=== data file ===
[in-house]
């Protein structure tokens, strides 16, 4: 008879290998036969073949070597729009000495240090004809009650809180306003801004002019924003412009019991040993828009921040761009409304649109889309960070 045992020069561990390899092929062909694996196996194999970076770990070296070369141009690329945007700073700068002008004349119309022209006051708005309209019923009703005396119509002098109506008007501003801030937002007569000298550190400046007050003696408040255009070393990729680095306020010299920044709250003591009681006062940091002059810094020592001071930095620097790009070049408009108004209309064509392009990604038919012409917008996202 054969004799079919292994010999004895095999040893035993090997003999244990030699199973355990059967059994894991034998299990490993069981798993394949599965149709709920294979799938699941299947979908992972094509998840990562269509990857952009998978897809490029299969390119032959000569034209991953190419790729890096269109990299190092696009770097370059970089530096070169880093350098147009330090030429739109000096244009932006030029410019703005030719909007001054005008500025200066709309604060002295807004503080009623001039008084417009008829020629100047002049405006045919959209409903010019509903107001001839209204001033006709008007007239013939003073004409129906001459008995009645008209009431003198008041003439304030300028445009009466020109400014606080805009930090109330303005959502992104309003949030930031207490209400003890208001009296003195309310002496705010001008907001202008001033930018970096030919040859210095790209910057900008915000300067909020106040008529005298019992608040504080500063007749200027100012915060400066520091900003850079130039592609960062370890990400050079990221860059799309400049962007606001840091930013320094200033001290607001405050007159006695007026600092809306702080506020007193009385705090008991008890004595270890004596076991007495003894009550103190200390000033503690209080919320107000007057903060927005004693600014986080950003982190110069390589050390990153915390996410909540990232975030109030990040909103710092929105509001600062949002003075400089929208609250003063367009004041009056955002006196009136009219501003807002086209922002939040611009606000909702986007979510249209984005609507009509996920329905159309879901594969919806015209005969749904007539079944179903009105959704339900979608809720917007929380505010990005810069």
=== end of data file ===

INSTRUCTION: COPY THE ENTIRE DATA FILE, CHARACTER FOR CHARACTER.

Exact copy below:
[in-house]
């Protein structure tokens, strides 16, 4: 008879290998036969073949070597729009000495240090004809009650809180306003801004002019924003412009019991040993828009921040761009409304649109889309960070 045992020069561990390899092929062909694996196996194999970076770990070296070369141009690329945007700073700068002008004349119309022209006051708005309209019923009703005396119509002098109506008007501003801030937002007569000298550190400046007050003696408040255009070393990729680095306020010299920044709250003591009681006062940091002059810094020592001071930095620097790009070049408009108004209309064509392009990604038919012409917008996202 054969004799079919292994010999004895095999040893035993090997003999244990030699199973355990059967059994894991034998299990490993069981798993394949599965149709709920294979799938699941299947979908992972094509998840990562269509990857952009998978897809490029299969390119032959000569034209991953190419790729890096269109990299190092696009770097370059970089530096070169880093350098147009330090030429739109000096244009932006030029410019703005030719909007001054005008500025200066709309604060002295807004503080009623001039008084417009008829020629100047002049405006045919959209409903010019509903107001001839209204001033006709008007007239013939003073004409129906001459008995009645008209009431003198008041003439304030300028445009009466020109400014606080805009930090109330303005959502992104309003949030930031207490209400003890208001009296003195309310002496705010001008907001202008001033930018970096030919040859210095790209910057900008915000300067909020106040008529005298019992608040504080500063007749200027100012915060400066520091900003850079130039592609960062370890990400050079990221860059799309400049962007606001840091930013320094200033001290607001405050007159006695007026600092809306702080506020007193009385705090008991008890004595270890004596076991007495003894009550103190200390000033503690209080919320107000007057903060927005004693600014986080950003982190110069390589050390990153915390996410909540990232975030109030990040909103710092929105509001600062949002003075400089929208609250003063367009004041009056955002006196009136009219501003807002086209922002939040611009606000909702986007979510249209984005609507009509996920329905159309879901594969919806015209005969749904007539079944179903009105959704339900979608809720917007929380505010990005810069």